Numerous families have ties to this wahi pana (sacred place). Composer Kīhei de Silva’s mother came from Hōnaunau, a fact he celebrates in his song “He Inoa no Pi‘ilani.” The lyrics refer to a boulder in the tidal flats known as Pohaku Nānā Lā, or Stone for Looking at the Sun. De Silva’s mom told him how, at certain times of day, kids dived beneath the rock to look through a narrow passageway and “enjoy a kind of kaleidoscope view of a water-filtered, shimmering green sun.” In an essay about the song, De Silva describes finding Stokes’ account and photo of Pōhaku Nānā Lā: “His description matches my mother’s; his photograph even shows the feet of a submerged boy who ‘obligingly demonstrated the [game].’”
“He Inoa no Pi‘ilani” also mentions ‘Akahi Papa, the tongue of lava that juts into the ocean from the northeast corner of Hale o Keawe. According to Stokes, a white flag flew here, marking the entrance to the pu‘uhonua. It signaled to refugees swimming across the bay where they could safely land.
Stokes’ manuscripts are full of such details. On Maui a resident named Nawahine showed him a large rock near Waihe‘e. It had a small cavity resembling a human foot, hence its name, Wawaekanaka, or “man’s foot.” Nawahine told him that “a certain chief was pursuing some soldiers to kill them, and in the chase, one of them got his foot caught in the rock—and there is the mark!” In Lahaina residents spoke of Wailehua, a heiau that had been buried under sugar cane plantings but still resounded with drumbeats on the night of Kāne.
On O‘ahu, Stokes visited a little-known site perched above Kāne‘ohe bay. Kukuianiani heiau sits at the foot of Pu‘u Pueo, with a commanding view of the bay and its barrier reefs. Stokes and Thrum likely visited Kukuianiani together; it’s listed in Thrum’s 1916 Hawaiian Almanac Annual as a healing center devoted to lā‘au lapa‘au, plant medicine.
Keoni Fox lives just below the heiau, on property he inherited from his grandmother. Lahela Kamaka lives directly across Kamehameha Highway on Kamaka Place. Her great-great-great-grandfather Kaukukala was Kukuianiani’s last practicing kahuna. They’re both excited to breathe life back into this ancient place of healing. Kamaka, a radiologist at Castle Medical Center, is keen to learn whatever she can about her ancestor’s practices.“I work in Western medicine,” she says, “but my faith is in lā‘au lapa‘au.”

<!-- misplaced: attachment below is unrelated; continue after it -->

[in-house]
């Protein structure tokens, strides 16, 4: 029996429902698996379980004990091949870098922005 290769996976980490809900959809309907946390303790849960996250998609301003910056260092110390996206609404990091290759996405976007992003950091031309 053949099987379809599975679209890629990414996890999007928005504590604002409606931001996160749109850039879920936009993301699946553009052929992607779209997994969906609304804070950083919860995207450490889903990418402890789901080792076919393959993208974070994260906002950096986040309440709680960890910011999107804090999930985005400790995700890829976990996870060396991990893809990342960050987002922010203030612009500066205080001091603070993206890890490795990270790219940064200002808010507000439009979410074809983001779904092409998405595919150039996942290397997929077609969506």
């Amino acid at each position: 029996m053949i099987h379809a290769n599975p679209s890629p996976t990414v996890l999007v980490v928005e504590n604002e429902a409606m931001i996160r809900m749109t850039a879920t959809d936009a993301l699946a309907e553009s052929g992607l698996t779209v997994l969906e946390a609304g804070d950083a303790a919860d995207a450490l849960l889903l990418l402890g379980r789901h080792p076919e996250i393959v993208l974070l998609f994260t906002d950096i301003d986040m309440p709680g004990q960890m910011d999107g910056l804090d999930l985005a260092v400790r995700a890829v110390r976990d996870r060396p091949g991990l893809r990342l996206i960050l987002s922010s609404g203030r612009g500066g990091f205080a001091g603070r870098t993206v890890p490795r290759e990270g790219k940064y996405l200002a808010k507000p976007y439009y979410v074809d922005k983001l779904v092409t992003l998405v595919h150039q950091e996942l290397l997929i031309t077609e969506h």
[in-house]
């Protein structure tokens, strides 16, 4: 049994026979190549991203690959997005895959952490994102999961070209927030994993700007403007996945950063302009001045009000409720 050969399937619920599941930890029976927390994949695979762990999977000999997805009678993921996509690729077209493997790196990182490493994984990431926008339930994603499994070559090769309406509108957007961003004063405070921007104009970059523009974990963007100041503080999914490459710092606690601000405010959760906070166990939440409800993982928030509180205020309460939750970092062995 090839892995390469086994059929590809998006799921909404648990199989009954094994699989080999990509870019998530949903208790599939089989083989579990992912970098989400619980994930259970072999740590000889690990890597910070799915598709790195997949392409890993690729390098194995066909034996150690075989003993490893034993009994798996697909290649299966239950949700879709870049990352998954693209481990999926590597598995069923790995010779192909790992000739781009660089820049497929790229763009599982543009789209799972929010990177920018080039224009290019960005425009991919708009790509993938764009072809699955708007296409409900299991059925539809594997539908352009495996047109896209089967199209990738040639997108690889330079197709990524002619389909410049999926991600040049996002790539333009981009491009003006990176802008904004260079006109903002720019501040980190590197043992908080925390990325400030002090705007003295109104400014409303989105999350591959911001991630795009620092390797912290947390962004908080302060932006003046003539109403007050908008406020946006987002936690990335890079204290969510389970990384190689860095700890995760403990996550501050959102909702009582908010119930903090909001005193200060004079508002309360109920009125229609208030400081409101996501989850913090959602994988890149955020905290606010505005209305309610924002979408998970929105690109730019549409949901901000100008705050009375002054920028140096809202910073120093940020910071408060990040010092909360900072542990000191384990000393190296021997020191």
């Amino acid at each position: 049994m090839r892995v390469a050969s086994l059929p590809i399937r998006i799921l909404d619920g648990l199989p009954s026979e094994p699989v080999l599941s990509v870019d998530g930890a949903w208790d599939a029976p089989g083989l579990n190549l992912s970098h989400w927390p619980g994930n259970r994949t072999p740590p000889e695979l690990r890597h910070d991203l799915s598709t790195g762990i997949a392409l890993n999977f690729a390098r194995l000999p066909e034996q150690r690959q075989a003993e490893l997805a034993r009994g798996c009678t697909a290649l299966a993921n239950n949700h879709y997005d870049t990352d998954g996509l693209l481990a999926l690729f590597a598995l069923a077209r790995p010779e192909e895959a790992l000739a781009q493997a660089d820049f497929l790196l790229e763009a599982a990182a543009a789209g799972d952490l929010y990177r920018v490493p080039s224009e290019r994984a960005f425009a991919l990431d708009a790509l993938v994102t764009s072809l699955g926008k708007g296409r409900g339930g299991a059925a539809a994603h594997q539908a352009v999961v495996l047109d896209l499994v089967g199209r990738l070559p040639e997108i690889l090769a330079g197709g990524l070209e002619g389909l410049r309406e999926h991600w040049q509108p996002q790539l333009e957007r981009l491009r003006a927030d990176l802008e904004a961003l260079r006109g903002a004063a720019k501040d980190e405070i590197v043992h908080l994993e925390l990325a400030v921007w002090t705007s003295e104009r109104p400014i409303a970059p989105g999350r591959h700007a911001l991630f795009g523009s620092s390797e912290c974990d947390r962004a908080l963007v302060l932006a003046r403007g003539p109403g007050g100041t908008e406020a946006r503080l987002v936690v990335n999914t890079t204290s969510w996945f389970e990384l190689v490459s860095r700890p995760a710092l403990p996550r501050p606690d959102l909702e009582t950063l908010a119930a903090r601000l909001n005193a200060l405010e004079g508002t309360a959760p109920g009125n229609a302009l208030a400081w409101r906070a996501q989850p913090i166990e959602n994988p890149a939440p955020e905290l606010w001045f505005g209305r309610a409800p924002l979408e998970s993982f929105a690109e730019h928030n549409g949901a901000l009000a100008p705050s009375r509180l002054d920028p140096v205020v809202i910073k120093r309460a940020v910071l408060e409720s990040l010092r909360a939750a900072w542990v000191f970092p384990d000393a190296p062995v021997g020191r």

There isn’t much written about Kukuianiani. Thrum described it as having “the curious name of glass lamp.” Mary Kawena Pukui, a more authoritative source, translated it as “flickering light.” At the heiau’s southeast corner is a large stone with two smooth bowls worn into its surface. “This may have served as a place to leave offerings or gather water,” says Fox. “Water that doesn’t touch the ground is the most pure.” Stokes recorded many such cisterns throughout the archipelago.
Fox points out how Kukuianiani’s builders used the terrain to their advantage. They dug the heiau into the side of the mountain, removing dirt from the top terrace and using it to fill in the bottom terrace. “That’s similar to Puakea, a heiau up the road,” he says. “It’s likely that both were designed by the same kahuna.”
Kamaka likewise studies the landscape for signs of her ancestor. “You’ll note there’s a lot of noni trees planted here,” she says. “From my understanding, each kahuna had a special plant that they used to treat patients. Because I don’t have a lot of info regarding Kaukukala, I wonder if that might have been his plant of preference.” When Fox hosts workdays at the heiau, Kamaka pitches in, helping to clear the hallowed space of weeds. “Some days I’ll be driving home and it’s as if the heiau is calling me,” she says. “I say, ‘I know, I know. I’m coming.’”
Stokes might have written more about Kukuianiani. Unfortunately, much of his work remains unpublished, stashed in boxes at Bishop Museum. Perfectionism prevented him from finishing reports. When Brigham retired in 1919, the museum’s next director, Herbert Gregory, had little patience for what he considered procrastination.
In 1929, after thirty years of employment at Bishop, Stokes was fired. Rather than stew into bitterness, he remained active in the Hawaiian Historical Society and founded the Anthropological Society of Hawai‘i. He died in 1961, shortly after contributing to the Pu‘uhonua report. Newspaper obituaries failed to acknowledge the breadth of his work. One referred to him as a librarian—the post he held at the very start of his career.
In fact, Stokes was ahead of his time. Nearly every archaeologist working in Hawai‘i today references his work. Many of the sites he surveyed no longer exist: Waha‘ula was swallowed by lava. The Pearl Harbor fish traps were plowed under by construction. Others disappeared without notice.
In 1991, Stokes’ first field study finally saw the light of day. Tom Dye edited and published his manuscript Heiau of the Island of Hawai‘i. And more is yet to come. Bishop Museum recently digitized the maps and photos Stokes created on Moloka‘i. Mara Mulrooney, director of cultural resources at Bishop, plans to pair his material with new research and publish it in a book. Stokes’ mountain of meticulous records may well yield more clues for those hoping to peer back into Hawai‘i’s past. Either way, as Fox says, “The land has a way of revealing itself over time.” HH